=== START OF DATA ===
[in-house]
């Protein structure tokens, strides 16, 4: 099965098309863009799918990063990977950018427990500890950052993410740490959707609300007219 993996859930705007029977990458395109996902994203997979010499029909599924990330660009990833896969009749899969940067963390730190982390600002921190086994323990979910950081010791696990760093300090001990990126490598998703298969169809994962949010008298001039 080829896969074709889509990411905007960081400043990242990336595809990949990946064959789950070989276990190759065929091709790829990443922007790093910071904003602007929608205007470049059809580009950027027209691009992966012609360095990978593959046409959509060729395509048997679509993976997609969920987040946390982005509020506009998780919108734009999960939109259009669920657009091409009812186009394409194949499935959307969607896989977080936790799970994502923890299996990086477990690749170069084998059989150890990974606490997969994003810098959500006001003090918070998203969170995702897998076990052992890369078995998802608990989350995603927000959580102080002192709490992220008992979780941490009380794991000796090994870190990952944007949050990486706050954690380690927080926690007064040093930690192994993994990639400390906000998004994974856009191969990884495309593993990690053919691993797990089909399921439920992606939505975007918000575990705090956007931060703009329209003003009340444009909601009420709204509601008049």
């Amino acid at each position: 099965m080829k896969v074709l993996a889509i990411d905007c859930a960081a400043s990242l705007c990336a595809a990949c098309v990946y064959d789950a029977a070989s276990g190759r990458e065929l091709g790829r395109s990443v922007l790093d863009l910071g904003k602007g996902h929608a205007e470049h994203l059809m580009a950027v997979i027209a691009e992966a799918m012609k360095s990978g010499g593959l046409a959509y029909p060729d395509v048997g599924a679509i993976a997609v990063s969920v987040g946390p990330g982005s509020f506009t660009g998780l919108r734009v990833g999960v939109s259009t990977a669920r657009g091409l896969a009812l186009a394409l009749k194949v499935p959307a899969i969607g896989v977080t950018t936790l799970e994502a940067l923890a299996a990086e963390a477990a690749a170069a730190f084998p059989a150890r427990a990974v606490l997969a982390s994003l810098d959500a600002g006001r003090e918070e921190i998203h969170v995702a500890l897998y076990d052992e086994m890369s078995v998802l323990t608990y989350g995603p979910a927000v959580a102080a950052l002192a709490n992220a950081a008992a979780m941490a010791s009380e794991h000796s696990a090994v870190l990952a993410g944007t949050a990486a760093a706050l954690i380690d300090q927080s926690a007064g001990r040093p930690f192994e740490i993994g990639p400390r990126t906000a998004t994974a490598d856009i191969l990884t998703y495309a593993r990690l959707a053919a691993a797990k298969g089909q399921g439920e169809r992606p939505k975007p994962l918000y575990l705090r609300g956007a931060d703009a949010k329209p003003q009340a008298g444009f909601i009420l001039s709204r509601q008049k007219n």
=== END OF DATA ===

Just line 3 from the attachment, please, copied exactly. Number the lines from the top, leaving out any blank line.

């Amino acid at each position: 099965m080829k896969v074709l993996a889509i990411d905007c859930a960081a400043s990242l705007c990336a595809a990949c098309v990946y064959d789950a029977a070989s276990g190759r990458e065929l091709g790829r395109s990443v922007l790093d863009l910071g904003k602007g996902h929608a205007e470049h994203l059809m580009a950027v997979i027209a691009e992966a799918m012609k360095s990978g010499g593959l046409a959509y029909p060729d395509v048997g599924a679509i993976a997609v990063s969920v987040g946390p990330g982005s509020f506009t660009g998780l919108r734009v990833g999960v939109s259009t990977a669920r657009g091409l896969a009812l186009a394409l009749k194949v499935p959307a899969i969607g896989v977080t950018t936790l799970e994502a940067l923890a299996a990086e963390a477990a690749a170069a730190f084998p059989a150890r427990a990974v606490l997969a982390s994003l810098d959500a600002g006001r003090e918070e921190i998203h969170v995702a500890l897998y076990d052992e086994m890369s078995v998802l323990t608990y989350g995603p979910a927000v959580a102080a950052l002192a709490n992220a950081a008992a979780m941490a010791s009380e794991h000796s696990a090994v870190l990952a993410g944007t949050a990486a760093a706050l954690i380690d300090q927080s926690a007064g001990r040093p930690f192994e740490i993994g990639p400390r990126t906000a998004t994974a490598d856009i191969l990884t998703y495309a593993r990690l959707a053919a691993a797990k298969g089909q399921g439920e169809r992606p939505k975007p994962l918000y575990l705090r609300g956007a931060d703009a949010k329209p003003q009340a008298g444009f909601i009420l001039s709204r509601q008049k007219n």